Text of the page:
Antimicrobial resistance: Q&A with Dr Ling Moi Lin and Dr Andrea Kwa
Dr Ling Moi Lin, Director of Infection Prevention & Control and Dr Andrea Kwa, pharmacy clinician scientist at Singapore General Hospital (SGH) speak to Roshini Claire Anthony about the current antimicrobial resistance situation and the potential repercussions if it is not controlled.
Why is antimicrobial resistance a pertinent issue?
Kwa: Antimicrobial resistance is a big problem globally considering the dwindling pipeline of new antibiotics. Antimicrobial resistance is a bigger problem in developing countries where antibiotics are easily available with or without prescription. We should remain vigilant and recognize that antimicrobial resistance is a potential problem or threat that is associated with international travel.
What are the potential complications of antimicrobial resistance?
Kwa: Looking back at the pre-antibiotic era, infections from simple operations and procedures were potentially life-threatening. The complication of antimicrobial resistance is the generation of pan-drug resistant bacteria (or bacteria that are resistant to all available antibiotics). If the incidence of pan-drug resistant bacteria continues to increase, it could become the main causative pathogen of any infection even from a simple operation.
Ling: It means that therapeutic options could be limited when the patient has an infection. In terms of resource management in the hospital, it impacts the utilization of isolation facilities.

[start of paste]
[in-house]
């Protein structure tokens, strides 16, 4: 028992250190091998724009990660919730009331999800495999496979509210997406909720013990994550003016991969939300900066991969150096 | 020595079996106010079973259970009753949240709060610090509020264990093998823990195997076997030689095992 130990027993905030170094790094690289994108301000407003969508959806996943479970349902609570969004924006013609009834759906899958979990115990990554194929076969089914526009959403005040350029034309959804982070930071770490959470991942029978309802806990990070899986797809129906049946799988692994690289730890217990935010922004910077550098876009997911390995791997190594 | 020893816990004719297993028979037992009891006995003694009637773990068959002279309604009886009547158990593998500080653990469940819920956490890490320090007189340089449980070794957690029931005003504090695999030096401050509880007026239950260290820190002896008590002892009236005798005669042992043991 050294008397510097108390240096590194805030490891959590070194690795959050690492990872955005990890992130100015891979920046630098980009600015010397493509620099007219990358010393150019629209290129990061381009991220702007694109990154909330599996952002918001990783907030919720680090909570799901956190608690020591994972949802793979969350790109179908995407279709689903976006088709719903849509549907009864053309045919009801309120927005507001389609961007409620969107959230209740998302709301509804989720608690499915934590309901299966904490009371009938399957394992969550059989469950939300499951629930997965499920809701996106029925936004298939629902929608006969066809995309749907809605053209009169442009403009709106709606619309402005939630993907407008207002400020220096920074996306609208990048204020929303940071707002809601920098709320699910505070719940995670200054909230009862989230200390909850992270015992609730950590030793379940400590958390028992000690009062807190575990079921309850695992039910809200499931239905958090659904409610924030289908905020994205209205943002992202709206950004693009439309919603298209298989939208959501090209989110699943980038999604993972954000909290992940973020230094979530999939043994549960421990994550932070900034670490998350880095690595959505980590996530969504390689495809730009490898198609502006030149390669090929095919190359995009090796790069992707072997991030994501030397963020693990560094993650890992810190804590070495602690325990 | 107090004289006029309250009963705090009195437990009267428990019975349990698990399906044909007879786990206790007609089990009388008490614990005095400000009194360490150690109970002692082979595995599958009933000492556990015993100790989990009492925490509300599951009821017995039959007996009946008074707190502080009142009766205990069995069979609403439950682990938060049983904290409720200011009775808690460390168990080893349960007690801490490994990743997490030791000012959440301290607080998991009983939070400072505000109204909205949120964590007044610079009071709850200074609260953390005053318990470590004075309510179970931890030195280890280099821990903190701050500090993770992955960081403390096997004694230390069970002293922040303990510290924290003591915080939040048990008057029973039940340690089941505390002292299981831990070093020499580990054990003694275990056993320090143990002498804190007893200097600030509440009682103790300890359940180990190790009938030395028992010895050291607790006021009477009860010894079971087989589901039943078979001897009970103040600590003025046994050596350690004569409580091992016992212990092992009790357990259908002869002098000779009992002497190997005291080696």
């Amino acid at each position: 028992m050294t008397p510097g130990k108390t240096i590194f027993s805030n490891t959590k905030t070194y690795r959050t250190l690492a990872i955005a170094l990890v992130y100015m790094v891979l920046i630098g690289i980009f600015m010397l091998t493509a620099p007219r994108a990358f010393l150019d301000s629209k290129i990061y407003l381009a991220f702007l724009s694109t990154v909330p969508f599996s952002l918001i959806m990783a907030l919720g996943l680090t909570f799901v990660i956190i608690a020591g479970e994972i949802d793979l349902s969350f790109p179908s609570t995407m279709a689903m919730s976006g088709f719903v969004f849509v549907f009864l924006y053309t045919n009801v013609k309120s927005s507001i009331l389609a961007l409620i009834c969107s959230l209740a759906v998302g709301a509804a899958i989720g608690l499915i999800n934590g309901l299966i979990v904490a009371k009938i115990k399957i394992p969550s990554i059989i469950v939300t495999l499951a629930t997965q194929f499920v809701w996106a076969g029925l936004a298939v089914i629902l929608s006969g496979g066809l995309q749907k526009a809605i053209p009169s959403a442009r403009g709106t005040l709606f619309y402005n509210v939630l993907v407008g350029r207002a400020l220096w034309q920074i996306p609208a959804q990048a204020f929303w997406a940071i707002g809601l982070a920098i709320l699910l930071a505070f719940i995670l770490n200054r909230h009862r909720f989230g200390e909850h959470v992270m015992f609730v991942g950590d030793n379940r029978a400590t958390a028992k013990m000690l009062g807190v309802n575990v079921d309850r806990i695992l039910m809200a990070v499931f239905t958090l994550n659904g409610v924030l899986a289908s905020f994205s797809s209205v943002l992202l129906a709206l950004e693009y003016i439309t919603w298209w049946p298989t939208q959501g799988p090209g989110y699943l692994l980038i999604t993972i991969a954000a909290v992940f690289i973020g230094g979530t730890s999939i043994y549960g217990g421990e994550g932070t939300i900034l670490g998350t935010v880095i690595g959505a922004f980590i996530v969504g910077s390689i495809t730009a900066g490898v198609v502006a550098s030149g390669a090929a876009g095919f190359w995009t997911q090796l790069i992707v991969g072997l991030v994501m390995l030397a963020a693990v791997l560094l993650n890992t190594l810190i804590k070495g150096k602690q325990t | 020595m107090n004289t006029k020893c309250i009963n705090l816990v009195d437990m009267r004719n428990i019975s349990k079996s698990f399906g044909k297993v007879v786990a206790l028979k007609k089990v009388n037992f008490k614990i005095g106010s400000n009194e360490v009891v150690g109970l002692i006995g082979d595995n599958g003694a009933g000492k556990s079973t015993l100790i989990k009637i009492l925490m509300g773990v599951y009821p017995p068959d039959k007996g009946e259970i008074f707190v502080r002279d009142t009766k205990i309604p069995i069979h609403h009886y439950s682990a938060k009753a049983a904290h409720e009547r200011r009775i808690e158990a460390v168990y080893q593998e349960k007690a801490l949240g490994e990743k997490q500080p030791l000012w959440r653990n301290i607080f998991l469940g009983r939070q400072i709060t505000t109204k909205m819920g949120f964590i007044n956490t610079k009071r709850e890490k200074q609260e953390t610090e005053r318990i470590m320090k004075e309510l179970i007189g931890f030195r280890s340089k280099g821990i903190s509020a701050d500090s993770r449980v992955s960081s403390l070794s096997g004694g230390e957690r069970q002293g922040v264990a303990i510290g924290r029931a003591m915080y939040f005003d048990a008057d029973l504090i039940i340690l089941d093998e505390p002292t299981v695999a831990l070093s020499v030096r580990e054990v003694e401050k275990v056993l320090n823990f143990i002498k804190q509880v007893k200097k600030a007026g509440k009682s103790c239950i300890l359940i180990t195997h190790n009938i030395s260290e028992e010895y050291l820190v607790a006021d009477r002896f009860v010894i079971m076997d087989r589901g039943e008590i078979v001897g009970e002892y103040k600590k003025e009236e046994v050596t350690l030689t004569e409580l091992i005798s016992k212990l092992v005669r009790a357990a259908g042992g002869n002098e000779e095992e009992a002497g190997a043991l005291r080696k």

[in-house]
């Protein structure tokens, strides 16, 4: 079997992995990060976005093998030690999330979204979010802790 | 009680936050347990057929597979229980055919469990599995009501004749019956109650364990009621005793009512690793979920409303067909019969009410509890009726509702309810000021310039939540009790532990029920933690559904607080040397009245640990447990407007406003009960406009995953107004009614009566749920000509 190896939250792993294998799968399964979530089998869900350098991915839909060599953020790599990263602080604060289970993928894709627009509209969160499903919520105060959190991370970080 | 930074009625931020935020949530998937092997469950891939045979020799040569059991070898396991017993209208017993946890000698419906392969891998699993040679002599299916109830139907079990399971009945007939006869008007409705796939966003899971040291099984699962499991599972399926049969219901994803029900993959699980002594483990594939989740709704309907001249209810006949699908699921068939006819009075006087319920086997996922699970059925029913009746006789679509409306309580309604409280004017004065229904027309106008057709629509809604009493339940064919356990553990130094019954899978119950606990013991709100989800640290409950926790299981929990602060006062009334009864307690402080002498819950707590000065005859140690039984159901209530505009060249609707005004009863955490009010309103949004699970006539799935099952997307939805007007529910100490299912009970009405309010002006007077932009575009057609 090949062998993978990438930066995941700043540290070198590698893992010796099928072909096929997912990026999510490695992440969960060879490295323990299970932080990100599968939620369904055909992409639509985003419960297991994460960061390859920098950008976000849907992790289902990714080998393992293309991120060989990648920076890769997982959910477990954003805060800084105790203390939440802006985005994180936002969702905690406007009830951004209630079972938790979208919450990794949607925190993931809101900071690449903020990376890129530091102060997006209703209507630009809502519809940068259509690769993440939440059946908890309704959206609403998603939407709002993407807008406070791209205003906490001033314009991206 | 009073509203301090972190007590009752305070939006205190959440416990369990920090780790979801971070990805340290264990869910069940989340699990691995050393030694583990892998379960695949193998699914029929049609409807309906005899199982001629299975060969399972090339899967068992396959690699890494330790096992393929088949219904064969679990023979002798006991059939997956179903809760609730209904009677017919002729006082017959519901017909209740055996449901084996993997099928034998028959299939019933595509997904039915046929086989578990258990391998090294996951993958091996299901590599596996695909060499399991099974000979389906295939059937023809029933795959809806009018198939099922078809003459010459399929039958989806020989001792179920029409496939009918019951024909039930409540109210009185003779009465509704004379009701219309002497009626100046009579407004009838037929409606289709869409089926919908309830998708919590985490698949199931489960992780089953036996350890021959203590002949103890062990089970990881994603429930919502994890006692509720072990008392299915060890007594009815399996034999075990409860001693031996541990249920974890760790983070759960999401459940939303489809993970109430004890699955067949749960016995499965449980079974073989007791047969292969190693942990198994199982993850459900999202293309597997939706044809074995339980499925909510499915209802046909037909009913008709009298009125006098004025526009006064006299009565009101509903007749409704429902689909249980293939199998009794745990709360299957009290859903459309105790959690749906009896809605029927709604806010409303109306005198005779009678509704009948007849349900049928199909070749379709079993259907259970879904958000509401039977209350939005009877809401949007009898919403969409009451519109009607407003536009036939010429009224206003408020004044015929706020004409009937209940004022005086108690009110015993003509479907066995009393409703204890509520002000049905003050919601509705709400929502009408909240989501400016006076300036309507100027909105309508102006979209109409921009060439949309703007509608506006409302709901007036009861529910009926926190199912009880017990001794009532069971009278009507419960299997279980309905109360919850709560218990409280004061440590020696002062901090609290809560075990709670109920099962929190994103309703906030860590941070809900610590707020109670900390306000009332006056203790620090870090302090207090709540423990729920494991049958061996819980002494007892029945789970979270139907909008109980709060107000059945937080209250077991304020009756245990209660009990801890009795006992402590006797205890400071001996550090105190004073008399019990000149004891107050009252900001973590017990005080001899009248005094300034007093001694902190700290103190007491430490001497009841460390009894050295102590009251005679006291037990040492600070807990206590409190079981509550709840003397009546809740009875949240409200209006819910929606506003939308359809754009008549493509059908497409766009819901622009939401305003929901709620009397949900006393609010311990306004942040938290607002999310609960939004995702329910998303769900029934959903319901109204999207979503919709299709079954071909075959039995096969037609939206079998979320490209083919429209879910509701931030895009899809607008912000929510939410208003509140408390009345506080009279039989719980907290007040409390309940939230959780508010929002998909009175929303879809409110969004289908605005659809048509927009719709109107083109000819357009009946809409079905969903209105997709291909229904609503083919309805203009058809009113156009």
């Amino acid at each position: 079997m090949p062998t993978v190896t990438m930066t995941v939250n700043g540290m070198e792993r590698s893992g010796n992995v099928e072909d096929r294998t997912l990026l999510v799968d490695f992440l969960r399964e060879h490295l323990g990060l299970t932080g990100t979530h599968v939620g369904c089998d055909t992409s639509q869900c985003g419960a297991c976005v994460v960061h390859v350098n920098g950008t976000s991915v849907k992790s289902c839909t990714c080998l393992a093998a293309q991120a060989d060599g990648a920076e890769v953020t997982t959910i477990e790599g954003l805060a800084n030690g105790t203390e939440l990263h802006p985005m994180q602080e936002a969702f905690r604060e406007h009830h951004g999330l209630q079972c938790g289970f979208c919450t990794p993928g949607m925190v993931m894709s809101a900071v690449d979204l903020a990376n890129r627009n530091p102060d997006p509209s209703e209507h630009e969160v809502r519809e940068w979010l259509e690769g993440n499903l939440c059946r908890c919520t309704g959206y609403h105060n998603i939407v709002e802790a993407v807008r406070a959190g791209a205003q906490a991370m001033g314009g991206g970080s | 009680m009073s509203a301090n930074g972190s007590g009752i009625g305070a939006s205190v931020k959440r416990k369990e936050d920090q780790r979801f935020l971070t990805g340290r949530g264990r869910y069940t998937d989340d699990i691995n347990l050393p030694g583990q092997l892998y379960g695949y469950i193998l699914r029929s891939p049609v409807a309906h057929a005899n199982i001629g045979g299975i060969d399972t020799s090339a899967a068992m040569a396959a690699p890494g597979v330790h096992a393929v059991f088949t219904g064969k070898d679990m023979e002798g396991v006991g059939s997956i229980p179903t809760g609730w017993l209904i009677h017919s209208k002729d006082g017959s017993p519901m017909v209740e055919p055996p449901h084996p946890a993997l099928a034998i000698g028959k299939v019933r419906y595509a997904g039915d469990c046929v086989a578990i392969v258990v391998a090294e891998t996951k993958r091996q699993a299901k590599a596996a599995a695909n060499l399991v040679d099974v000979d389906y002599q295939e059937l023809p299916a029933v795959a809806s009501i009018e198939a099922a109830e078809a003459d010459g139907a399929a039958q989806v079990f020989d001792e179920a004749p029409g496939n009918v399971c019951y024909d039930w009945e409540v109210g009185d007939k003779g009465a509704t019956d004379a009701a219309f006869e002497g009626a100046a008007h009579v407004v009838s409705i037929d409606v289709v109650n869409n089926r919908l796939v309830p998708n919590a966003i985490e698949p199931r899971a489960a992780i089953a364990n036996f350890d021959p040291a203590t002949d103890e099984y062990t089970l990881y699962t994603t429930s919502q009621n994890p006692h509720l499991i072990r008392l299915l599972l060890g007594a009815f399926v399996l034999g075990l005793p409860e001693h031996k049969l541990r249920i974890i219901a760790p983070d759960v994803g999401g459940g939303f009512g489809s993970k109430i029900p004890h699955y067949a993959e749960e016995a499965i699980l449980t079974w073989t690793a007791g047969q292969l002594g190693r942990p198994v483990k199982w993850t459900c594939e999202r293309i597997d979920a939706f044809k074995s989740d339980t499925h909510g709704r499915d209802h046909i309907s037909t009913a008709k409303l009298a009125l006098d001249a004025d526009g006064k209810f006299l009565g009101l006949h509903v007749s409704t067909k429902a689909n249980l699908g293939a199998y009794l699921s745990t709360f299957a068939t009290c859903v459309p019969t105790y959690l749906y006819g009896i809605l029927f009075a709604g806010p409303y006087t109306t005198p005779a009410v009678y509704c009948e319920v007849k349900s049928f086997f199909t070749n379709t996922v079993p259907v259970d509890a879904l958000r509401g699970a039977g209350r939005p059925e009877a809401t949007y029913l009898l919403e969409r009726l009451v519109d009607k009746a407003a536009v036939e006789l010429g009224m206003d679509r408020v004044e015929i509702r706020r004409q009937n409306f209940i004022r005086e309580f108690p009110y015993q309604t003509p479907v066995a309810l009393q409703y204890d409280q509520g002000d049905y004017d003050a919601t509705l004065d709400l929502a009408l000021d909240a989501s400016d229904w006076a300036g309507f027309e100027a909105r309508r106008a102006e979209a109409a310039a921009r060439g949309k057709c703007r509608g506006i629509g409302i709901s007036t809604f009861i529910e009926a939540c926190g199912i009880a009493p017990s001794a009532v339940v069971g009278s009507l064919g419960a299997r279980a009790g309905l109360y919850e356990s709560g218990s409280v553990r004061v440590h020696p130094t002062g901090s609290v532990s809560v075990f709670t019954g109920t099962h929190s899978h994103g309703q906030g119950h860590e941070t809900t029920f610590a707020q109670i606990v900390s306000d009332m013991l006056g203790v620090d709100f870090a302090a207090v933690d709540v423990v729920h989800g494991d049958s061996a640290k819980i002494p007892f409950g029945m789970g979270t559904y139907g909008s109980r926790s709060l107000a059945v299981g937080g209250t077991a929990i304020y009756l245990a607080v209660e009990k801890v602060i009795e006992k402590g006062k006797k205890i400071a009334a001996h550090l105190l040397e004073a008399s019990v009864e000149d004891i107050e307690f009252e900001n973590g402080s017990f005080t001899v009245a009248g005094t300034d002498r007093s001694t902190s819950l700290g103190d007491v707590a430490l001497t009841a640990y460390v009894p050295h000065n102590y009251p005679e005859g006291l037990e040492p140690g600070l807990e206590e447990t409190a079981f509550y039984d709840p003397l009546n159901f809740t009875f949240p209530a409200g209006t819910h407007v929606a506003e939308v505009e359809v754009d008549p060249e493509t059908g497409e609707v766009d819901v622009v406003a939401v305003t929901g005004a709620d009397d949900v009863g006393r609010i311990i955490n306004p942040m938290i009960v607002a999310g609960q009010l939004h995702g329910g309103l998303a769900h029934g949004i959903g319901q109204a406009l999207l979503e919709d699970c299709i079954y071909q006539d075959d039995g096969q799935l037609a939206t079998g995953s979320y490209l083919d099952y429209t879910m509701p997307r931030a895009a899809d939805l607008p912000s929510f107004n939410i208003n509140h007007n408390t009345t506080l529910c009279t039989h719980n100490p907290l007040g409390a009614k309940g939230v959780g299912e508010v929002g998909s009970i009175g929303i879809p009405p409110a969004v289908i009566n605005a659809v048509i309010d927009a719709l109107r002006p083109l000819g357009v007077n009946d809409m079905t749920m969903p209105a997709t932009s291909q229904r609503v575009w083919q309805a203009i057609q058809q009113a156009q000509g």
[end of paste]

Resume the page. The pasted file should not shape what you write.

According to the World Health Organization (WHO), even procedures such as Caesarean sections, chemotherapy, organ transplantation, and diabetes management could become high-risk due to antimicrobial resistance. Could you explain the reasons for these specific situations?
Ling: Any patient is at risk of acquiring multidrug-resistant organisms (MDRO) if infection prevention and control measures are inadequate. However, there are some patients who are at a higher risk of acquiring MDRO (eg, patients in the intensive care unit, on dialysis or chemotherapy, or on immune-suppressants). This increased risk could also be related to their more frequent exposure to healthcare facilities.
Kwa: Examples of diseases that are now less successfully treated due to antimicrobial resistance are diabetic foot and surgical site infections.